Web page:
Good god, this was an excellent week of new jazz releases. There were any number of albums that could’ve been slotted as the Pick of the Week. Just as telling, however, are the number of quality albums that didn’t get included on today’s list… albums that I’ll likely try to squeeze in either next week or in short stand-alone reviews.
It’s weeks like this that make all the hard work digging through the new release listings so worthwhile… so much music that’s so uplifting, each in their own way.
If you had a budget, just surrender it right now. Take out a loan if you have to. You need to have this music.
*** Pick of the Week ***
Oded Lev-Ari – Threading
On a week of many excellent new releases, the debut by pianist & composer Lev-Ari stands out from the crowd. With his blend of jazz and classical, this large ensemble set of chamber jazz pieces hits any number of sweet spots. He offers up ballads that sway with a sound of jazz from long long ago, extended pieces cut through with contemporary classical streaks and jazz improvisation, ebullient up-tempo pieces that sing the blues and moody, contemplative pieces that occupy a place all to themselves. I’ll be writing much more about this excellent album in the very near future, but I don’t suggest waiting… just go buy this album right now.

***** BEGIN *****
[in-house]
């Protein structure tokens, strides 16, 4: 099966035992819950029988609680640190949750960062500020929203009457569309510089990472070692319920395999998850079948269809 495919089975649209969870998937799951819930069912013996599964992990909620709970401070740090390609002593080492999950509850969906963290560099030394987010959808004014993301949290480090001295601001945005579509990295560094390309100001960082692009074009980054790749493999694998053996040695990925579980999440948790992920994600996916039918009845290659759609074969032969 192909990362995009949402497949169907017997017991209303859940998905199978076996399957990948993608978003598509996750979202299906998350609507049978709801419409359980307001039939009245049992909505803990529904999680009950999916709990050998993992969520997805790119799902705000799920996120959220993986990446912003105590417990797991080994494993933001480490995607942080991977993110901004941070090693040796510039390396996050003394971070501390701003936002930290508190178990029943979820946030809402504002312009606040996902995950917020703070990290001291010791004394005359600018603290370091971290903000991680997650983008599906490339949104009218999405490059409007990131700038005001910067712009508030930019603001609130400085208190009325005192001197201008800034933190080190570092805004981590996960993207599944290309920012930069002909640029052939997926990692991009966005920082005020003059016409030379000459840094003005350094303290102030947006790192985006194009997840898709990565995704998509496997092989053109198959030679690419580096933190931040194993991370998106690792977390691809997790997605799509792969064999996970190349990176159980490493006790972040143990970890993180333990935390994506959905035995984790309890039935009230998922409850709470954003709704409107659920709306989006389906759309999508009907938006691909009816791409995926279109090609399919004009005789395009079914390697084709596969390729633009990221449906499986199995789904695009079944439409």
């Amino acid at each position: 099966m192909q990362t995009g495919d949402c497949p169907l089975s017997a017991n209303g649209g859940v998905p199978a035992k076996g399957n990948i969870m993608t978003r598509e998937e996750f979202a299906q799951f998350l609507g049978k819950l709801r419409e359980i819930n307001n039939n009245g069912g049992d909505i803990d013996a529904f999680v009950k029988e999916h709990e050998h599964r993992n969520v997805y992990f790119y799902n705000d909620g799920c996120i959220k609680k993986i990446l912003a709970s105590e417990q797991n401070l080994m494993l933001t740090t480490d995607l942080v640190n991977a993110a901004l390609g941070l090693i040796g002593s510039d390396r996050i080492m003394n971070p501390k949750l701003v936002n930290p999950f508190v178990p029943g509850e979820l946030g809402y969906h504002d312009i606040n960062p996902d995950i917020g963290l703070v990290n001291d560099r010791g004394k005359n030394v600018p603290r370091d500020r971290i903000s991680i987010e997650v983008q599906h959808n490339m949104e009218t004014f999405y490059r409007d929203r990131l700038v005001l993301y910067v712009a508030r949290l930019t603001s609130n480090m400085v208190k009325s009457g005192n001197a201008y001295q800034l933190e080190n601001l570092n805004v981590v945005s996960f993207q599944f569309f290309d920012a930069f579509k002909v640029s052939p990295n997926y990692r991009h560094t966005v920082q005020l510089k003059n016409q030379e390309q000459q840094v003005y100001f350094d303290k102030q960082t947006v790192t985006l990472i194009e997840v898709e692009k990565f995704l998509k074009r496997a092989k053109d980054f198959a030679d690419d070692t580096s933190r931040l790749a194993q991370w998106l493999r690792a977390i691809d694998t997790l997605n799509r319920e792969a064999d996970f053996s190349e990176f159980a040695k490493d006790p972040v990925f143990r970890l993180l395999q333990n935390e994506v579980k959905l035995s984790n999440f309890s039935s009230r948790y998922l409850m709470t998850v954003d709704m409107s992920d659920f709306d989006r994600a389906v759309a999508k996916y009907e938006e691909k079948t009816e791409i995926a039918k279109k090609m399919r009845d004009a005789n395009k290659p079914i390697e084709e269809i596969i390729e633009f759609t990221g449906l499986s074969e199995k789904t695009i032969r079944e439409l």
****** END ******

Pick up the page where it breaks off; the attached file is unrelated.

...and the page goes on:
*** This week’s featured albums ***
Tore Brunborg – Slow Snow (ACT Music)
A highly expressive, deeply melodic set from saxophonist/pianist Brunborg. Two feet in modern territory with compositions that stray into indie-rock and the tasteful use of electronics (courtesy of both guitarist Eivind Aarset and drummer Per Oddvar Johansen). Fans of the Esbjorn Svensson Trio should definitely scoop this one up.
Bruno Raberg Quartet – Hot Box (Self-Produced)
Nifty modern straight-ahead session from bassist Bruno Raberg. Compositions have plenty of drive, but the casual, almost off-the-cuff delivery is plenty appealing. Mixing in some oddball pieces gives the more conventional tunes even greater definition.
Samuel Blaser – Spring Rain (Whirlwind)
Solid quartet session from trombonist Blaser, drummer Gerald Cleaver, pianist Russ Lossing and bassist Drew Gress. Whether it’s modern post-bop, avant-garde free improv or chamber music, Blaser always brings an unconventional voice to the affair. This is the kind of thing that leads to revealing, inspired moments… like on his newest recording.
John Raymond – Foreign Territory (Fresh Sound New Talent)
Solid straight-ahead recording from trumpeter Raymond, backed with an excellent line-up of pianist Dan Tepfer, bassist Joe Martin and drummer Billy Hart. Plenty enjoyable when the quartet picks up the pace and increases the flame, but the album really shines when they imitate the grace of flickering candlelight. Give a listen to “Chant” to get a sense of the album’s heartbeat.
Kevin Hays – New Day (Sunnyside)
Seriously personable release from vocalist-pianist Hays. A real folksy charm to this electro-acoustic soul jazz session. Melodies as welcoming as the morning sun, rhythms with a most delightful conversational delivery, and the kind of friendly music that broach serious subjects and still make everything okay.
Manuel Valera Trio – Live at Firehouse 12 (Self-Produced)